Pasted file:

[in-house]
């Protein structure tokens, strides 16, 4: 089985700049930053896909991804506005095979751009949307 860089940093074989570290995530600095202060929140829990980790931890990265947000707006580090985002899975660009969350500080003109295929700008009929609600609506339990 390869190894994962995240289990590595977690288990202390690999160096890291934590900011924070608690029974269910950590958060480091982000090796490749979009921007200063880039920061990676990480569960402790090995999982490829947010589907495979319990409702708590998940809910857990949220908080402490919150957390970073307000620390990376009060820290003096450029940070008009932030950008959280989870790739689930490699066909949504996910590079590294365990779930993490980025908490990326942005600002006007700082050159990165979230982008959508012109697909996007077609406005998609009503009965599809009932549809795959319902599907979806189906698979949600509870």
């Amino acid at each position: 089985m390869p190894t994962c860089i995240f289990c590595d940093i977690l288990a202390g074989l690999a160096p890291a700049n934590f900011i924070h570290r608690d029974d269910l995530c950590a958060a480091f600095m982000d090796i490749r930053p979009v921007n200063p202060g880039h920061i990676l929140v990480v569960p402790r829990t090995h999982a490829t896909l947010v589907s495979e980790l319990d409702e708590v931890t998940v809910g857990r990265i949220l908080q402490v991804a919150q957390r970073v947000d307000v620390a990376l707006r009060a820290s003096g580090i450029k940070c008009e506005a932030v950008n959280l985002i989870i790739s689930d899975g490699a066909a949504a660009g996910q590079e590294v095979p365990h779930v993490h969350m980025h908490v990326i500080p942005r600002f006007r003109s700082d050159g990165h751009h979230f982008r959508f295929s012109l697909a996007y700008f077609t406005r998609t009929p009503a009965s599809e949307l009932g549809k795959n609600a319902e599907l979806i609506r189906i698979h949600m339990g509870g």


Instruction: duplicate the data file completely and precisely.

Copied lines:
[in-house]
């Protein structure tokens, strides 16, 4: 089985700049930053896909991804506005095979751009949307 860089940093074989570290995530600095202060929140829990980790931890990265947000707006580090985002899975660009969350500080003109295929700008009929609600609506339990 390869190894994962995240289990590595977690288990202390690999160096890291934590900011924070608690029974269910950590958060480091982000090796490749979009921007200063880039920061990676990480569960402790090995999982490829947010589907495979319990409702708590998940809910857990949220908080402490919150957390970073307000620390990376009060820290003096450029940070008009932030950008959280989870790739689930490699066909949504996910590079590294365990779930993490980025908490990326942005600002006007700082050159990165979230982008959508012109697909996007077609406005998609009503009965599809009932549809795959319902599907979806189906698979949600509870």
């Amino acid at each position: 089985m390869p190894t994962c860089i995240f289990c590595d940093i977690l288990a202390g074989l690999a160096p890291a700049n934590f900011i924070h570290r608690d029974d269910l995530c950590a958060a480091f600095m982000d090796i490749r930053p979009v921007n200063p202060g880039h920061i990676l929140v990480v569960p402790r829990t090995h999982a490829t896909l947010v589907s495979e980790l319990d409702e708590v931890t998940v809910g857990r990265i949220l908080q402490v991804a919150q957390r970073v947000d307000v620390a990376l707006r009060a820290s003096g580090i450029k940070c008009e506005a932030v950008n959280l985002i989870i790739s689930d899975g490699a066909a949504a660009g996910q590079e590294v095979p365990h779930v993490h969350m980025h908490v990326i500080p942005r600002f006007r003109s700082d050159g990165h751009h979230f982008r959508f295929s012109l697909a996007y700008f077609t406005r998609t009929p009503a009965s599809e949307l009932g549809k795959n609600a319902e599907l979806i609506r189906i698979h949600m339990g509870g």